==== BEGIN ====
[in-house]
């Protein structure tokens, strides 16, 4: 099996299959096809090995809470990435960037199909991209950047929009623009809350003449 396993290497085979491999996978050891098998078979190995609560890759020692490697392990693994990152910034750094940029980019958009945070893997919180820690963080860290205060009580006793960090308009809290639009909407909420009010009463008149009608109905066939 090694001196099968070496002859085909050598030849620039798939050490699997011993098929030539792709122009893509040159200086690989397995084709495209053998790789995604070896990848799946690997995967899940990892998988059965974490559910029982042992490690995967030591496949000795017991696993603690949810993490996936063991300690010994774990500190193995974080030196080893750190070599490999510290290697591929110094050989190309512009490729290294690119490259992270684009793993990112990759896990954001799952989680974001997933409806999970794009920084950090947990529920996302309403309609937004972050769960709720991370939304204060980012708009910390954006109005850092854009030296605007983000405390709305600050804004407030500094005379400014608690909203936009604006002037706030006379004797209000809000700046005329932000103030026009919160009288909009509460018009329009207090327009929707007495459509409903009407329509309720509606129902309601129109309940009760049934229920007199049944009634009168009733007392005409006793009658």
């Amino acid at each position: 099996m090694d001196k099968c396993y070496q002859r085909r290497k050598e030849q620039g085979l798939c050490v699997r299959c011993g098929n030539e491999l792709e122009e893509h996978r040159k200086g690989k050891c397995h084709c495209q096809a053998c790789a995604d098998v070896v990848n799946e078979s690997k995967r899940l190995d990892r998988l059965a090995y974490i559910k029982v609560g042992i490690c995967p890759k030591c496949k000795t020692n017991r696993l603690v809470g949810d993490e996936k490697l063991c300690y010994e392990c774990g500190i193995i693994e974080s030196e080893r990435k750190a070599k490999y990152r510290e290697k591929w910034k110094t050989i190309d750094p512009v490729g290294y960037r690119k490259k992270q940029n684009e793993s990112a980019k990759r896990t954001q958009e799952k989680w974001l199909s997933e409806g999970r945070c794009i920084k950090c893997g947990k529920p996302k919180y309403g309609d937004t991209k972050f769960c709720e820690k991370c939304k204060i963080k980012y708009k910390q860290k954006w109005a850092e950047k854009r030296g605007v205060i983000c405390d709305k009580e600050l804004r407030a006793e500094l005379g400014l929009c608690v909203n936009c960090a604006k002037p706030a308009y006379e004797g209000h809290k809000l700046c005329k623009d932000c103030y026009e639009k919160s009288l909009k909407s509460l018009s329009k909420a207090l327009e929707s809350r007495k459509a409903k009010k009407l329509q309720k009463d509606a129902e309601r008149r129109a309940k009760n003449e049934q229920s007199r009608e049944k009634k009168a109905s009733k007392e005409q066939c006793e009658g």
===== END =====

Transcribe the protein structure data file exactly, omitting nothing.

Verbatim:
[in-house]
């Protein structure tokens, strides 16, 4: 099996299959096809090995809470990435960037199909991209950047929009623009809350003449 396993290497085979491999996978050891098998078979190995609560890759020692490697392990693994990152910034750094940029980019958009945070893997919180820690963080860290205060009580006793960090308009809290639009909407909420009010009463008149009608109905066939 090694001196099968070496002859085909050598030849620039798939050490699997011993098929030539792709122009893509040159200086690989397995084709495209053998790789995604070896990848799946690997995967899940990892998988059965974490559910029982042992490690995967030591496949000795017991696993603690949810993490996936063991300690010994774990500190193995974080030196080893750190070599490999510290290697591929110094050989190309512009490729290294690119490259992270684009793993990112990759896990954001799952989680974001997933409806999970794009920084950090947990529920996302309403309609937004972050769960709720991370939304204060980012708009910390954006109005850092854009030296605007983000405390709305600050804004407030500094005379400014608690909203936009604006002037706030006379004797209000809000700046005329932000103030026009919160009288909009509460018009329009207090327009929707007495459509409903009407329509309720509606129902309601129109309940009760049934229920007199049944009634009168009733007392005409006793009658």
């Amino acid at each position: 099996m090694d001196k099968c396993y070496q002859r085909r290497k050598e030849q620039g085979l798939c050490v699997r299959c011993g098929n030539e491999l792709e122009e893509h996978r040159k200086g690989k050891c397995h084709c495209q096809a053998c790789a995604d098998v070896v990848n799946e078979s690997k995967r899940l190995d990892r998988l059965a090995y974490i559910k029982v609560g042992i490690c995967p890759k030591c496949k000795t020692n017991r696993l603690v809470g949810d993490e996936k490697l063991c300690y010994e392990c774990g500190i193995i693994e974080s030196e080893r990435k750190a070599k490999y990152r510290e290697k591929w910034k110094t050989i190309d750094p512009v490729g290294y960037r690119k490259k992270q940029n684009e793993s990112a980019k990759r896990t954001q958009e799952k989680w974001l199909s997933e409806g999970r945070c794009i920084k950090c893997g947990k529920p996302k919180y309403g309609d937004t991209k972050f769960c709720e820690k991370c939304k204060i963080k980012y708009k910390q860290k954006w109005a850092e950047k854009r030296g605007v205060i983000c405390d709305k009580e600050l804004r407030a006793e500094l005379g400014l929009c608690v909203n936009c960090a604006k002037p706030a308009y006379e004797g209000h809290k809000l700046c005329k623009d932000c103030y026009e639009k919160s009288l909009k909407s509460l018009s329009k909420a207090l327009e929707s809350r007495k459509a409903k009010k009407l329509q309720k009463d509606a129902e309601r008149r129109a309940k009760n003449e049934q229920s007199r009608e049944k009634k009168a109905s009733k007392e005409q066939c006793e009658g």